According to the Gospel accounts, Jesus is said to have risen from the dead on the third day or after three days. And this appears to be a contradiction in terms, and could make it appear that there are several possibilities as to when Jesus rose from the dead.

Also, the fact that Jesus died on a Friday makes these phrases more confusing, as a resurrection on Sunday could be scrutinized based on this discrepancy.

However, in accordance with a biblical scholar Ben Witherington, he advised that we should not be worried on that, because the Gospel writers were not using terms that have the same scientific precision with our modern language.

The issue with this sort of modern reasoning is that we assumes the Gospel writers always intended to write with precision on this matter. In fact in the New Testament, the phrase “after three days” can simply mean “after a while” or “after a few days” without any clear specification beyond suggesting many days, in this case parts of three days, would be also be involved.

Witherington gave an example from the Old Testament in which “‘after three days’ signifies the very same thing as ‘on the third day.” Furthermore, “days” in Jewish reckoning were not the midnight-to-midnight that is 24 hours that we use today.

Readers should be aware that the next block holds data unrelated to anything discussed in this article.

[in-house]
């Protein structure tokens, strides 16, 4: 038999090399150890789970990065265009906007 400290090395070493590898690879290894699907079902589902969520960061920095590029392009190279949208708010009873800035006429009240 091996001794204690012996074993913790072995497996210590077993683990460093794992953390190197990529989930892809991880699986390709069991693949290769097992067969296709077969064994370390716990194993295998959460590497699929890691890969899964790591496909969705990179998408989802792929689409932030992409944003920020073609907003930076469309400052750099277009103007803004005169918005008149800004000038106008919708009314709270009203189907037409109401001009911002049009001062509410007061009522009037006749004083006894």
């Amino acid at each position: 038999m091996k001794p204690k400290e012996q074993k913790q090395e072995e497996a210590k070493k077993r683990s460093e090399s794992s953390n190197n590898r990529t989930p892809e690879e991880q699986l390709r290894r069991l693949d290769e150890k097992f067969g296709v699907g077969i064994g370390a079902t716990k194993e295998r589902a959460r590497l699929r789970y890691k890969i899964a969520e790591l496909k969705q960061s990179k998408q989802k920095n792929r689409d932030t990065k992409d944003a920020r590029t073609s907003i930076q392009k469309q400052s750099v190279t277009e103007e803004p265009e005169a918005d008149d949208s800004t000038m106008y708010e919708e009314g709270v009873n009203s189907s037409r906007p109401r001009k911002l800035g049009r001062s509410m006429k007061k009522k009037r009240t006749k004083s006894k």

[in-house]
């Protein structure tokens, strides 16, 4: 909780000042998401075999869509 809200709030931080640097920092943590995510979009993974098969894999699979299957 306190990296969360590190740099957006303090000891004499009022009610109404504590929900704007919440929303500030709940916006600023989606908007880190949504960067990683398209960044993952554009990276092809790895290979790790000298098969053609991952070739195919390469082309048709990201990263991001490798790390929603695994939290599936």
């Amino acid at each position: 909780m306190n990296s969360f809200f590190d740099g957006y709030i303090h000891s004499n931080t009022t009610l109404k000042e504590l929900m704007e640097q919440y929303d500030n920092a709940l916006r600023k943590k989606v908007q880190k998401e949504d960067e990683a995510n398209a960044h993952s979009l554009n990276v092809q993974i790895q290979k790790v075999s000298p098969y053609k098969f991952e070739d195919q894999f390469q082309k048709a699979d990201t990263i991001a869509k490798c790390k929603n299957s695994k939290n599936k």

So according to the traditional biblical narrative, Jesus died on a Friday afternoon, which is the “day of preparation” before the Sabbath, which turned out to Saturday for Jewish Brethren.

Moreover, Apologist Jimmy Akin reconstructs the timeline of the death and resurrection of Jesus, based on the Gospels and Jewish traditions saying that, if Jesus was crucified and died on Friday afternoon, that means it would be the first day; at sunset on Friday, the second day would begin; then at sunset on Saturday the third day would begin.

So as (Matthew 20:19) says that Jesus was indeed “raised on the third day.
Consistently, according to Matthew’s account about the women who visited the empty tomb on Sunday morning.

In Matthew (28:5-6), “After the sabbath, as the first day of the week was dawning, Mary Magdalene and the other Mary came to see the tomb. Then the angel said to the women in reply, ‘Do not be afraid! I know that you are seeking Jesus the crucified. He is not here, for he has been raised just as he said”.

As a result of that, it’s likely that Jesus rose from the dead between sundown on Saturday and dawn on Sunday, before Mary Magdalene got the tomb.

It’s not a surprise that the Church has always been following this timeline, with the Easter Vigil service on Saturday night already celebrating the resurrection of Jesus.

And this placement of the death of Jesus on Saturday night corresponds with the biblical narrative and Jewish practices at the time.

As we don’t know the exact time Jesus rose from the dead, but the important part is that Jesus rose from the dead and opened the gates of Heaven for us and also the promise of a future resurrection at the end of this world.

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